ORIGINALLY WRITTEN CYNTHIA MARTENS
After the final curtain, the director announced that the playwright of the evening’s melodrama was sitting in the audience for the play’s premier.
The sizeable crowd in the Marion High School auditorium last month gasped in unison.
As they looked around with wonder and curiosity to figure out who it was, they were told the author was none other than hometown boy Matt Schuler-standing on stage as assistant director.
Applause erupted from the stunned crowd.
“I think he’s going to put Marion on the map some day,” said Janet Killough, MHS director, Schuler’s mentor and friend.
“I think we’re going to be able to say, ‘We knew him when,’ especially for me as a teacher-that he was once one of my students. I just see him as so successful in whatever he chooses, because he’s so creative and vibrant and energetic and enthusiastic.”
Scheduled as a dinner theater March 19 and regular performance March 20, “It’s Greek to Me” was a dramatic success.
“For a melodrama, it was the biggest crowd we’ve ever had,” Killough said. “Usually, Saturday night is very slim. But many people said they heard by word of mouth that it was so wonderful not to miss it. That’s the kind of feedback I like.”
A typical melodrama is written with broad theatricality.
The predominant emphasis of the script is usually on the plot and physical action rather than characterization. Watching the hero, heroine and the villain involved in dastardly plots, twists and turns, the audience is encouraged to participate with boos and applause throughout the performance.
On the MHS playbill, the author was listed as Schuler’s pseudonym, Jeffrey Peterson.
Up until the end of the first performance, the only people who knew Schuler wrote the play were Killough, MHS principal Ken Arnhold, a close friend and Schuler’s family.
It was Schuler’s wish to keep it a secret.
“Matt was so afraid if people knew he was the one who wrote it, they wouldn’t take it seriously,” Killough said.
His roots are deep in the Marion community, where he grew up and attended school.
Dad Gary works for Natural Resources Conservation Service as a soil conservationist. Mom Mary is a free-lance landscape designer. Younger brother Tim is a senior at MHS and plans to join his brother at Kansas State University in the fall.
Schuler studied under Killough at MHS and after graduating in 2001, he entered K-State where he is now a junior majoring in speech and drama education.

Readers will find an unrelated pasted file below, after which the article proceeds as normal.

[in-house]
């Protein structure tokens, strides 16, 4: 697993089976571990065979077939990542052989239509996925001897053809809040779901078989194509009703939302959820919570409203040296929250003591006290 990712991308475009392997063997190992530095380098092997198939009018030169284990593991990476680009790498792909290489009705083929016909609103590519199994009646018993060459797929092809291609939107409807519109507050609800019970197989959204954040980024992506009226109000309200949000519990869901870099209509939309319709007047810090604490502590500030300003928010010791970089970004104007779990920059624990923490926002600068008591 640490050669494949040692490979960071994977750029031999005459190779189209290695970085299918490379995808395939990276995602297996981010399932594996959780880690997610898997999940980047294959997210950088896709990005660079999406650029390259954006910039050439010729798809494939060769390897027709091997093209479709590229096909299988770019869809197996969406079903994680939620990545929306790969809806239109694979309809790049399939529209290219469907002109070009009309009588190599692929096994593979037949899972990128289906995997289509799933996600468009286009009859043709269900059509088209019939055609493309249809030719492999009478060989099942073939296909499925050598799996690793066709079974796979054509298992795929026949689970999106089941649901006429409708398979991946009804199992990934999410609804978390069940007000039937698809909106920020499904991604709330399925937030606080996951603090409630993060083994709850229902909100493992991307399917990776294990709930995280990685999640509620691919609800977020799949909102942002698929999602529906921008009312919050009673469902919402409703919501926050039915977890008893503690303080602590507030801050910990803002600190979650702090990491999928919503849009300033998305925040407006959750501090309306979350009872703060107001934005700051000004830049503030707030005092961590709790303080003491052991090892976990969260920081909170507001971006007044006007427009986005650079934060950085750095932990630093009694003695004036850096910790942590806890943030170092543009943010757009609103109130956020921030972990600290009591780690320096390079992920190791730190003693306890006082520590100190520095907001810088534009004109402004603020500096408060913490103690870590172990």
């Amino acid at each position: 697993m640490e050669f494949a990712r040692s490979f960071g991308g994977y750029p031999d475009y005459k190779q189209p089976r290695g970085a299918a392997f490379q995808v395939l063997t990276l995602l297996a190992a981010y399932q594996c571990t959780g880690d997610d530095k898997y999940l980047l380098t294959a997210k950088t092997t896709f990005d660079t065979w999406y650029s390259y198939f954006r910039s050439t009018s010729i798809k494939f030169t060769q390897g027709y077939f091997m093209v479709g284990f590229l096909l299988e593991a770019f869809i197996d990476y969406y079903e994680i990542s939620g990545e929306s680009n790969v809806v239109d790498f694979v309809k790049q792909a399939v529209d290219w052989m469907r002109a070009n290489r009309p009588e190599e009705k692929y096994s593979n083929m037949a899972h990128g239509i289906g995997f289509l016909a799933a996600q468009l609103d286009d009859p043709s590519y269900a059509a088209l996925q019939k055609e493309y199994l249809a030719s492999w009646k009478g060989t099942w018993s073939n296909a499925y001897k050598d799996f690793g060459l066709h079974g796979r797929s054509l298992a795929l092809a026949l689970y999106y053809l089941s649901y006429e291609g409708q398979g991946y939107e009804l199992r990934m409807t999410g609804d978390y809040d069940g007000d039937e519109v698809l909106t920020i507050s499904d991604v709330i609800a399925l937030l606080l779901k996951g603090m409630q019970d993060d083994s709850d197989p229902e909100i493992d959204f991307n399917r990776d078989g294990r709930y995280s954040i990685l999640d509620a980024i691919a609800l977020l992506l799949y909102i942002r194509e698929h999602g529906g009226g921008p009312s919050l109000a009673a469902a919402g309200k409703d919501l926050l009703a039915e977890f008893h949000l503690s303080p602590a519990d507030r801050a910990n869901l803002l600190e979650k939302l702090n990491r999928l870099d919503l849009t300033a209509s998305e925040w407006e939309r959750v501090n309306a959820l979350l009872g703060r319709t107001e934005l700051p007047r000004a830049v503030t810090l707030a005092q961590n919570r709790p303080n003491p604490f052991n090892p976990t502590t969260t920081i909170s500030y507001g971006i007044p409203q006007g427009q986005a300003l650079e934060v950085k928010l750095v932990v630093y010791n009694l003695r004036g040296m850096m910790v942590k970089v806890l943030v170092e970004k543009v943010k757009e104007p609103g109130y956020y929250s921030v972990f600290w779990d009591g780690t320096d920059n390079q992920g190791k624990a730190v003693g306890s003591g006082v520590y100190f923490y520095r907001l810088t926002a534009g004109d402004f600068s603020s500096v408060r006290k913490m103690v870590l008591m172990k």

As part of his studies, he took a play-writing class and wrote one-act plays at K-State.
“I’ve always been interested in writing,” Schuler said. “I was in creative writing in high school, and I did write a few scenes then.”
After completing the first semester of his junior year, his school plans are on hold as he and childhood friend Mark Hanson honor commitments with their co-owned Manhattan business.
Two years ago, the two turned the purchase of two digital video cameras into a company called Roshambo Productions. In Japanese, Roshambo refers to the game of rock-scissors-paper.
“We film high school plays and most especially weddings,” Schuler said. “We started getting a lot of calls for that, and we’re booked all the way through September.”
To pay the rent, his day job is with Staples in Manhattan. Profits from Roshanbao Productions are filtered back into buying more equipment and growing the video business.
During Schuler’s senior year at MHS, Killough was having trouble finding a good melodrama for a school production. It was then that she first suggested Schuler write one for her some day.
“Last year, they didn’t do a melodrama because they could not find one,” Schuler said.
“So she asked me at that time if I would like to seriously write a melodrama for next year. At first, I didn’t say, ‘Yes,’ because I was unsure. But then, I decided I would do it.”
He began developing ideas for the script in July 2003.
“I really wanted it to be different,” Schuler said.
“I wanted it to be fairly intellectual and multi-layered. So you watch it the first night and then when you watch it the second night, you get more out of it. Today’s melodramas are pretty predictable. I wanted mine to be very different but still keep the basic melodrama fundamentals in place.”